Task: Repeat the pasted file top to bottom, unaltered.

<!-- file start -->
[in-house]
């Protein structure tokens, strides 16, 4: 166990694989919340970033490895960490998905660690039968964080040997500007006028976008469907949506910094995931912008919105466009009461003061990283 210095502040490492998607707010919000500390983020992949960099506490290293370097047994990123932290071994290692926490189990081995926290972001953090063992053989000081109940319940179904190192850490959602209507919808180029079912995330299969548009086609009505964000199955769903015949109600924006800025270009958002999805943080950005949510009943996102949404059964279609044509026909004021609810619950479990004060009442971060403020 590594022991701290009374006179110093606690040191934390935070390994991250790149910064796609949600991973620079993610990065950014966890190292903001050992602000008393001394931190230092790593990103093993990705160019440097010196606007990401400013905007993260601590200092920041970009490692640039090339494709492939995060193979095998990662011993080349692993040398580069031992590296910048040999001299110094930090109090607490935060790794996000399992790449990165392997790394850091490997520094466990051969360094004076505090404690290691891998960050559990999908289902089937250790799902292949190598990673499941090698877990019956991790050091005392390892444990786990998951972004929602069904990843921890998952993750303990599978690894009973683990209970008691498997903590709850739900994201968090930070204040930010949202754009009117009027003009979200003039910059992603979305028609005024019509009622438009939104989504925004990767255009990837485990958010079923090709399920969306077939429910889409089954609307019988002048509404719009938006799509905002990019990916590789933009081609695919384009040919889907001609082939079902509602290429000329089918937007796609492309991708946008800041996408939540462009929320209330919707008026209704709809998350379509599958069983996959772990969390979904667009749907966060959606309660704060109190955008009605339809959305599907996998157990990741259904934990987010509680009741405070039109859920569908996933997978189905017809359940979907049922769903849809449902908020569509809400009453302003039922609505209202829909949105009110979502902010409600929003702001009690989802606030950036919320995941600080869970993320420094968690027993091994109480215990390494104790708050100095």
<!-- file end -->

[in-house]
């Protein structure tokens, strides 16, 4: 166990694989919340970033490895960490998905660690039968964080040997500007006028976008469907949506910094995931912008919105466009009461003061990283 210095502040490492998607707010919000500390983020992949960099506490290293370097047994990123932290071994290692926490189990081995926290972001953090063992053989000081109940319940179904190192850490959602209507919808180029079912995330299969548009086609009505964000199955769903015949109600924006800025270009958002999805943080950005949510009943996102949404059964279609044509026909004021609810619950479990004060009442971060403020 590594022991701290009374006179110093606690040191934390935070390994991250790149910064796609949600991973620079993610990065950014966890190292903001050992602000008393001394931190230092790593990103093993990705160019440097010196606007990401400013905007993260601590200092920041970009490692640039090339494709492939995060193979095998990662011993080349692993040398580069031992590296910048040999001299110094930090109090607490935060790794996000399992790449990165392997790394850091490997520094466990051969360094004076505090404690290691891998960050559990999908289902089937250790799902292949190598990673499941090698877990019956991790050091005392390892444990786990998951972004929602069904990843921890998952993750303990599978690894009973683990209970008691498997903590709850739900994201968090930070204040930010949202754009009117009027003009979200003039910059992603979305028609005024019509009622438009939104989504925004990767255009990837485990958010079923090709399920969306077939429910889409089954609307019988002048509404719009938006799509905002990019990916590789933009081609695919384009040919889907001609082939079902509602290429000329089918937007796609492309991708946008800041996408939540462009929320209330919707008026209704709809998350379509599958069983996959772990969390979904667009749907966060959606309660704060109190955008009605339809959305599907996998157990990741259904934990987010509680009741405070039109859920569908996933997978189905017809359940979907049922769903849809449902908020569509809400009453302003039922609505209202829909949105009110979502902010409600929003702001009690989802606030950036919320995941600080869970993320420094968690027993091994109480215990390494104790708050100095």